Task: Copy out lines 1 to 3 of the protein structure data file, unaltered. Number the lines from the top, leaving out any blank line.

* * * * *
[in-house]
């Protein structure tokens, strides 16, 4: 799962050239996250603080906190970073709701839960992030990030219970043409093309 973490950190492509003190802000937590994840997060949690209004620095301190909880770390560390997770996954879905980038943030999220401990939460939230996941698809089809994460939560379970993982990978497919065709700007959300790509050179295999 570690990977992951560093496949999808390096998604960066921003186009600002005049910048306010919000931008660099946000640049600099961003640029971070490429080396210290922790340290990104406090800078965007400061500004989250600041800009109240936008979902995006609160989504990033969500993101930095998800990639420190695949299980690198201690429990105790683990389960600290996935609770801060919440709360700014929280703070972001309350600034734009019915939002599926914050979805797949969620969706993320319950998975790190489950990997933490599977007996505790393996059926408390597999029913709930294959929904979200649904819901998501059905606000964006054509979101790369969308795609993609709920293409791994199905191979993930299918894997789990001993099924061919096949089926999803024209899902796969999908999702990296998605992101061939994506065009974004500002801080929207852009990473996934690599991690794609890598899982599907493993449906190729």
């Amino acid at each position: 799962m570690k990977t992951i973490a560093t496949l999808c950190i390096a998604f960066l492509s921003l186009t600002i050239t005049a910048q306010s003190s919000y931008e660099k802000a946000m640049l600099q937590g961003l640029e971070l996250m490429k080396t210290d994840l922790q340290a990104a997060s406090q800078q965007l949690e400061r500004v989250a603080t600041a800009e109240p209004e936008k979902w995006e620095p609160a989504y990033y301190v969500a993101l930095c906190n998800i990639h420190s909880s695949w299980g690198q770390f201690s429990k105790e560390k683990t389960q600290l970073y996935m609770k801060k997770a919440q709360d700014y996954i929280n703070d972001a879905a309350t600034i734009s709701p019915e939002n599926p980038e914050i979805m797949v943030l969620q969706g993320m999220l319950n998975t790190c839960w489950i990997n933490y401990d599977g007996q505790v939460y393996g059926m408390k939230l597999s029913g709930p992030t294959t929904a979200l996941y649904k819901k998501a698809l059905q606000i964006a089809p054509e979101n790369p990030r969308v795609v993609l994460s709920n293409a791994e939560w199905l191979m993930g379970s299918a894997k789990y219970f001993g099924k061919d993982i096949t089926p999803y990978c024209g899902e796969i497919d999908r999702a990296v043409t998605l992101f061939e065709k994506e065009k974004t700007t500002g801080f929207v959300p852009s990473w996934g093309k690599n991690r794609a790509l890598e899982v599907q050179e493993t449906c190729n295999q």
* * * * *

[in-house]
């Protein structure tokens, strides 16, 4: 799962050239996250603080906190970073709701839960992030990030219970043409093309 973490950190492509003190802000937590994840997060949690209004620095301190909880770390560390997770996954879905980038943030999220401990939460939230996941698809089809994460939560379970993982990978497919065709700007959300790509050179295999 570690990977992951560093496949999808390096998604960066921003186009600002005049910048306010919000931008660099946000640049600099961003640029971070490429080396210290922790340290990104406090800078965007400061500004989250600041800009109240936008979902995006609160989504990033969500993101930095998800990639420190695949299980690198201690429990105790683990389960600290996935609770801060919440709360700014929280703070972001309350600034734009019915939002599926914050979805797949969620969706993320319950998975790190489950990997933490599977007996505790393996059926408390597999029913709930294959929904979200649904819901998501059905606000964006054509979101790369969308795609993609709920293409791994199905191979993930299918894997789990001993099924061919096949089926999803024209899902796969999908999702990296998605992101061939994506065009974004500002801080929207852009990473996934690599991690794609890598899982599907493993449906190729």
């Amino acid at each position: 799962m570690k990977t992951i973490a560093t496949l999808c950190i390096a998604f960066l492509s921003l186009t600002i050239t005049a910048q306010s003190s919000y931008e660099k802000a946000m640049l600099q937590g961003l640029e971070l996250m490429k080396t210290d994840l922790q340290a990104a997060s406090q800078q965007l949690e400061r500004v989250a603080t600041a800009e109240p209004e936008k979902w995006e620095p609160a989504y990033y301190v969500a993101l930095c906190n998800i990639h420190s909880s695949w299980g690198q770390f201690s429990k105790e560390k683990t389960q600290l970073y996935m609770k801060k997770a919440q709360d700014y996954i929280n703070d972001a879905a309350t600034i734009s709701p019915e939002n599926p980038e914050i979805m797949v943030l969620q969706g993320m999220l319950n998975t790190c839960w489950i990997n933490y401990d599977g007996q505790v939460y393996g059926m408390k939230l597999s029913g709930p992030t294959t929904a979200l996941y649904k819901k998501a698809l059905q606000i964006a089809p054509e979101n790369p990030r969308v795609v993609l994460s709920n293409a791994e939560w199905l191979m993930g379970s299918a894997k789990y219970f001993g099924k061919d993982i096949t089926p999803y990978c024209g899902e796969i497919d999908r999702a990296v043409t998605l992101f061939e065709k994506e065009k974004t700007t500002g801080f929207v959300p852009s990473w996934g093309k690599n991690r794609a790509l890598e899982v599907q050179e493993t449906c190729n295999q």